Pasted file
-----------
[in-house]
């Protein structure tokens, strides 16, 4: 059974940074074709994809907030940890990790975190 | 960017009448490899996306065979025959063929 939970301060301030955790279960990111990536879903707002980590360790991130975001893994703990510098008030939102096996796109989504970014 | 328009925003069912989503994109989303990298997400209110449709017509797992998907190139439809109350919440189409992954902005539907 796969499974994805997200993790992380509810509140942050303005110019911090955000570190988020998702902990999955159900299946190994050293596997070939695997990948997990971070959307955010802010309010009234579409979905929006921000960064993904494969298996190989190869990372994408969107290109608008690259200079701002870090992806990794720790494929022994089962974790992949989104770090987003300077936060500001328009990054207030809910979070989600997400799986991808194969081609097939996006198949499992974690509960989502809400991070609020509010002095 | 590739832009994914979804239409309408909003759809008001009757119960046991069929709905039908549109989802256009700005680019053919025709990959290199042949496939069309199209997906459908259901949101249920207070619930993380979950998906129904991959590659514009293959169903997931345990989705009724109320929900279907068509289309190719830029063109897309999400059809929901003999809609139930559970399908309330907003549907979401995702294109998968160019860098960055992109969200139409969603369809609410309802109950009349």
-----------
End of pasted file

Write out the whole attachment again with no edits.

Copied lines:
[in-house]
């Protein structure tokens, strides 16, 4: 059974940074074709994809907030940890990790975190 | 960017009448490899996306065979025959063929 939970301060301030955790279960990111990536879903707002980590360790991130975001893994703990510098008030939102096996796109989504970014 | 328009925003069912989503994109989303990298997400209110449709017509797992998907190139439809109350919440189409992954902005539907 796969499974994805997200993790992380509810509140942050303005110019911090955000570190988020998702902990999955159900299946190994050293596997070939695997990948997990971070959307955010802010309010009234579409979905929006921000960064993904494969298996190989190869990372994408969107290109608008690259200079701002870090992806990794720790494929022994089962974790992949989104770090987003300077936060500001328009990054207030809910979070989600997400799986991808194969081609097939996006198949499992974690509960989502809400991070609020509010002095 | 590739832009994914979804239409309408909003759809008001009757119960046991069929709905039908549109989802256009700005680019053919025709990959290199042949496939069309199209997906459908259901949101249920207070619930993380979950998906129904991959590659514009293959169903997931345990989705009724109320929900279907068509289309190719830029063109897309999400059809929901003999809609139930559970399908309330907003549907979401995702294109998968160019860098960055992109969200139409969603369809609410309802109950009349």